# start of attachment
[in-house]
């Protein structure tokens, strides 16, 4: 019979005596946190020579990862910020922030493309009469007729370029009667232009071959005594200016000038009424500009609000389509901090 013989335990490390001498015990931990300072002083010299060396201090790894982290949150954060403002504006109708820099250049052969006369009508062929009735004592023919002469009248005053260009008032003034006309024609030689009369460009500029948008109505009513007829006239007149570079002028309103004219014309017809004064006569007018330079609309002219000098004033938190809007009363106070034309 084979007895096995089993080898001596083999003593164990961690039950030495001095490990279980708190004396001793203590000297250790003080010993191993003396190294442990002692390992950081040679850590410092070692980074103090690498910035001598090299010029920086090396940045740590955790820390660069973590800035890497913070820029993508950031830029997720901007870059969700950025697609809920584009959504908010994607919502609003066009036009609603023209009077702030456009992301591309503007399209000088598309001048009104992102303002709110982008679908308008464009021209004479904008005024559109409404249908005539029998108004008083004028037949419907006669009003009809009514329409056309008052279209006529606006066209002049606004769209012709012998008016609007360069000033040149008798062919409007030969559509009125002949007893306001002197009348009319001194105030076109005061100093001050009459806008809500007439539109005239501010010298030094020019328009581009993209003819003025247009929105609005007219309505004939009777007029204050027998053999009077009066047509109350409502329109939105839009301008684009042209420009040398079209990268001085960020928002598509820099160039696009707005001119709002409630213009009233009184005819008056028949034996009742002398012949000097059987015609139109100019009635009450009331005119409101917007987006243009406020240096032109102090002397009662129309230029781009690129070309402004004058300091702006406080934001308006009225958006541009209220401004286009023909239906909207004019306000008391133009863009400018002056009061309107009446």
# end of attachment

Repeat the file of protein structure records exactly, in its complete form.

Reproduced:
[in-house]
């Protein structure tokens, strides 16, 4: 019979005596946190020579990862910020922030493309009469007729370029009667232009071959005594200016000038009424500009609000389509901090 013989335990490390001498015990931990300072002083010299060396201090790894982290949150954060403002504006109708820099250049052969006369009508062929009735004592023919002469009248005053260009008032003034006309024609030689009369460009500029948008109505009513007829006239007149570079002028309103004219014309017809004064006569007018330079609309002219000098004033938190809007009363106070034309 084979007895096995089993080898001596083999003593164990961690039950030495001095490990279980708190004396001793203590000297250790003080010993191993003396190294442990002692390992950081040679850590410092070692980074103090690498910035001598090299010029920086090396940045740590955790820390660069973590800035890497913070820029993508950031830029997720901007870059969700950025697609809920584009959504908010994607919502609003066009036009609603023209009077702030456009992301591309503007399209000088598309001048009104992102303002709110982008679908308008464009021209004479904008005024559109409404249908005539029998108004008083004028037949419907006669009003009809009514329409056309008052279209006529606006066209002049606004769209012709012998008016609007360069000033040149008798062919409007030969559509009125002949007893306001002197009348009319001194105030076109005061100093001050009459806008809500007439539109005239501010010298030094020019328009581009993209003819003025247009929105609005007219309505004939009777007029204050027998053999009077009066047509109350409502329109939105839009301008684009042209420009040398079209990268001085960020928002598509820099160039696009707005001119709002409630213009009233009184005819008056028949034996009742002398012949000097059987015609139109100019009635009450009331005119409101917007987006243009406020240096032109102090002397009662129309230029781009690129070309402004004058300091702006406080934001308006009225958006541009209220401004286009023909239906909207004019306000008391133009863009400018002056009061309107009446």